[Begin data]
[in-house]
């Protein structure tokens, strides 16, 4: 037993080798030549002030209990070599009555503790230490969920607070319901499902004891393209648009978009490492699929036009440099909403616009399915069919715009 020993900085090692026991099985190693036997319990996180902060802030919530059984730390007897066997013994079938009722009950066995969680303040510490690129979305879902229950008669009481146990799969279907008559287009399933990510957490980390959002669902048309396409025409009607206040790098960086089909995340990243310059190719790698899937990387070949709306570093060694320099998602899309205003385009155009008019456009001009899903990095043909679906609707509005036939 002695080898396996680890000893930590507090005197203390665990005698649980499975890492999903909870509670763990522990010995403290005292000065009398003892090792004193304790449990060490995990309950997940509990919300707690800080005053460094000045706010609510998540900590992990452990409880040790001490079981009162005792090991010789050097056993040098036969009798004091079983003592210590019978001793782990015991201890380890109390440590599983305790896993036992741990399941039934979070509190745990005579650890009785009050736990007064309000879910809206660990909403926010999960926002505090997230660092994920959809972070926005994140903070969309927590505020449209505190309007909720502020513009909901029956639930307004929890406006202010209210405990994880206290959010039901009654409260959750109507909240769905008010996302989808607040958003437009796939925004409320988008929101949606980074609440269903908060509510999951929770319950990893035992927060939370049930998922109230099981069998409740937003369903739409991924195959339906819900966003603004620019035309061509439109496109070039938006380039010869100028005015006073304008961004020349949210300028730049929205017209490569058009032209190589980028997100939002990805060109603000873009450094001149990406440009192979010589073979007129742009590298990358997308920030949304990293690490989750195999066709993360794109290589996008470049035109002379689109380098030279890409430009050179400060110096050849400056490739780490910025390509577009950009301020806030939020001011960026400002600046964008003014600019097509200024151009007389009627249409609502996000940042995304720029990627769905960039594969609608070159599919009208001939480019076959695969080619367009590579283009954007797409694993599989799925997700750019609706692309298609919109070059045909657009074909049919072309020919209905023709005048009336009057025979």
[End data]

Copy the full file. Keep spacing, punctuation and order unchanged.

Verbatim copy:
[in-house]
């Protein structure tokens, strides 16, 4: 037993080798030549002030209990070599009555503790230490969920607070319901499902004891393209648009978009490492699929036009440099909403616009399915069919715009 020993900085090692026991099985190693036997319990996180902060802030919530059984730390007897066997013994079938009722009950066995969680303040510490690129979305879902229950008669009481146990799969279907008559287009399933990510957490980390959002669902048309396409025409009607206040790098960086089909995340990243310059190719790698899937990387070949709306570093060694320099998602899309205003385009155009008019456009001009899903990095043909679906609707509005036939 002695080898396996680890000893930590507090005197203390665990005698649980499975890492999903909870509670763990522990010995403290005292000065009398003892090792004193304790449990060490995990309950997940509990919300707690800080005053460094000045706010609510998540900590992990452990409880040790001490079981009162005792090991010789050097056993040098036969009798004091079983003592210590019978001793782990015991201890380890109390440590599983305790896993036992741990399941039934979070509190745990005579650890009785009050736990007064309000879910809206660990909403926010999960926002505090997230660092994920959809972070926005994140903070969309927590505020449209505190309007909720502020513009909901029956639930307004929890406006202010209210405990994880206290959010039901009654409260959750109507909240769905008010996302989808607040958003437009796939925004409320988008929101949606980074609440269903908060509510999951929770319950990893035992927060939370049930998922109230099981069998409740937003369903739409991924195959339906819900966003603004620019035309061509439109496109070039938006380039010869100028005015006073304008961004020349949210300028730049929205017209490569058009032209190589980028997100939002990805060109603000873009450094001149990406440009192979010589073979007129742009590298990358997308920030949304990293690490989750195999066709993360794109290589996008470049035109002379689109380098030279890409430009050179400060110096050849400056490739780490910025390509577009950009301020806030939020001011960026400002600046964008003014600019097509200024151009007389009627249409609502996000940042995304720029990627769905960039594969609608070159599919009208001939480019076959695969080619367009590579283009954007797409694993599989799925997700750019609706692309298609919109070059045909657009074909049919072309020919209905023709005048009336009057025979």